It is not difficult to account for the popularity of the morning-glory. A vine that grows with the greatest rapidity and that bears flowers of striking and brilliant color in the greatest profusion, day after day, for weeks together, covering our arbors or pergolas in a few weeks' time, has merits that are not duplicated exactly by those of any other flower under cultivation. The morning-glory has not been very extensively worked with, but it has shown a marked tendency to variation, and, as usual with plants under cultivation, has broken up into numerous varieties, showing in particular a wide range of color variation. One of the most remarkable of the varieties is the Japanese morning-glory, some forms of which have double flowers of very curious structure. The single varieties of the Japanese type are of relatively immense size and of the most wonderful color. But they do not produce so abundantly as the common morning-glory, they do not climb as well, and they seem to lack the vigor of the ordinary form. My experiments with the tribe have had to do with the crossing of several related forms. The plants can generally quite readily be crossed, and the seed germinates readily. These experiments have not been carried far enough to produce any very striking results. It is obvious, however, that the morning-glory offers good opportunities for improvement, and the ease with which it can be cultivated makes it a plant that should appeal particularly to the amateur. The wide range of color variation, together with the fact that the colors are fairly fixed in certain varieties, make possible crossbreeding experiments that can readily be checked. Possibly also it may be feasible to cross the morning-glory with the moon-flower or with various other members of the genus. The moon-flower itself, which produces large white flowers in great abundance, has been greatly improved by selection. There is also an interesting Brazilian morning-glory (Ipnoea setosa) with a vine that grows with great rapidity and bears a rosy purplish flower, and a perennial tree morning-glory, a native of Texas, which bears very large light pink flowers in abundance. Indeed the number of species from which selection can be made is rather large, and variation among them sufficient to give the experiment in hybridizing exceptional interest. Another vine-like plant from South America that has made its way into every garden is the Tropaeolum, commonly known as the nasturtium. There are at least forty species of this tribe, mostly climbing natives of Peru and Chile. One of these, T. puberosum, produces spicy roots that are highly prized as foods, and its seeds are sometimes used in salads under the name of Indian cress. The seeds of the form familiar in our gardens are sometimes pickled, and it is probable that table products of greater value could be developed from these plants if attention were paid to breeding them with that idea in mind. Some of the nasturtiums are exceedingly tender to the slightest chill, but they may grow in the hottest and driest soil. My work with the nasturtiums has been done with specimens sent from South America by my collectors, representing eight or nine species. Some of these have bulbs that remain dormant in the ground for two or three years, and then sprout and grow very fine vines that climb over the bushes. The common nasturtium of our gardens, T. majus, is one of the most readily grown of our annuals and has been so long cultivated and so thoroughly crossed that the colors of the flowers are exceedingly variable. In recent years very good work has been done, particularly by California cultivators, in the improvement of the climbing nasturtiums, and in particular by crossing the ordinary form with the one known as T. millus. Both the parent forms and the hybrids have run into numberless colors, clear lemon yellow, flesh color, deep crimson, purple, scarlet, deep yellow and white, the colors being variously blended, and the foliage of the plant being sometimes most beautifully variegated. Even the form of the leaf has been changed, so that there now are ivy-leaved strains of nasturtiums. The nasturtiums offer great interest for the amateur experimenter, as they are very readily hybridized, and as their range of variation, even without crossing, is so great as to afford the widest opportunity for selection. Indeed, crossing has been so fully carried out that for ordinary purposes selection will answer far better than further crossing. Indeed it is exceedingly difficult to keep the colors of the various nasturtiums separate. The seed of a pure white variety quite commonly may produce various colors. And it is more difficult to fix these colors than is the case with most other flowers. But of course such difficulties only enhance the interest of a really earnest experimenter, and develop his enthusiasm.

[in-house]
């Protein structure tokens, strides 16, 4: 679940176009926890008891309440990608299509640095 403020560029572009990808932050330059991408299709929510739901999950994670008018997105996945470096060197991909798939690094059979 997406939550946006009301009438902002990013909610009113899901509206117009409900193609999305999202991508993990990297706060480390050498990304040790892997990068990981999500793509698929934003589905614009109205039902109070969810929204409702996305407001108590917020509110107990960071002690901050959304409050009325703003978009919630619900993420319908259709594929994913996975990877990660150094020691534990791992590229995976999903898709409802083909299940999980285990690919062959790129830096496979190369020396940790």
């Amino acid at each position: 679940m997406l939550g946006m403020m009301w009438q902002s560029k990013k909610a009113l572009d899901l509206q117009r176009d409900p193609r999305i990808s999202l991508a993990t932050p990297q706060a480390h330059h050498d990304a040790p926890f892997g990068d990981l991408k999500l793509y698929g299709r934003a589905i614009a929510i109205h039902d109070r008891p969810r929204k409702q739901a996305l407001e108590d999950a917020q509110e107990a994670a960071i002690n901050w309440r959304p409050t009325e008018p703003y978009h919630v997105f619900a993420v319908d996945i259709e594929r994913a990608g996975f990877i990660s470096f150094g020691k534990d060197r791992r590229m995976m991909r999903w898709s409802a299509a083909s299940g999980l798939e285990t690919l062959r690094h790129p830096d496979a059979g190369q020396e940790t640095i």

An illustration of the way in which the personality of the experimenter finds expression in the plants that he cultivates was furnished me a number of years ago by Mr. Peter Barr, a well-known horticulturist who specialized with the narcissus and daffodils. On visiting my place a number of years ago, he related an experience that may be taken as typical, yet which the amateur who has not experimented extensively might regard as rather extraordinary. The story has been told in an earlier volume, but it may be briefly repeated here. Mr. Barr stated that among the thousands of seedlings the whole stock of which he purchased of two specialists in England, he could always tell at once, on seeing the blooms, which of the two specialists had developed any individual plant, even though the varieties had been mixed. One of the breeders produced very large, coarse flowers, gigantic and broad, and lacking in delicacy of contour. The other produced seedlings of graceful and exquisite form. And these contrasting characteristics of the different daffodils, Mr. Barr assured me, typified the personalities of the two breeders by whom they were developed. One of these was a person of little refinement, notwithstanding his love of flowers; the other was a cultivated banker of artistic temperament. The tastes and propensities of the two men made themselves felt in all the flowers they produced; which of course was inevitable, when we reflect that the plants were produced by selection, and that each man naturally selected the type that appealed to him. I cite the incident not as something exceptional, but as typical. Almost as a matter of course, one could draw correct inferences as to the personality of a plant developer from observation of the varieties that he has developed-provided always, of course, that his selections have been made along the line of his own tastes, and not to meet some specific commercial demand. There should be for the amateur an added stimulus in the reflection that he is thus putting the stamp of his own personality upon the plants with which he experiments. The flowers of your own garden may thus come to have an individuality that represents you as fully as you are represented by your costume or by the books you gather on your shelves. And surely the possibility of developing a flower garden that has such individuality, differing from any and every other flower garden in the world, should give the pursuit of the amateur florist unique interest.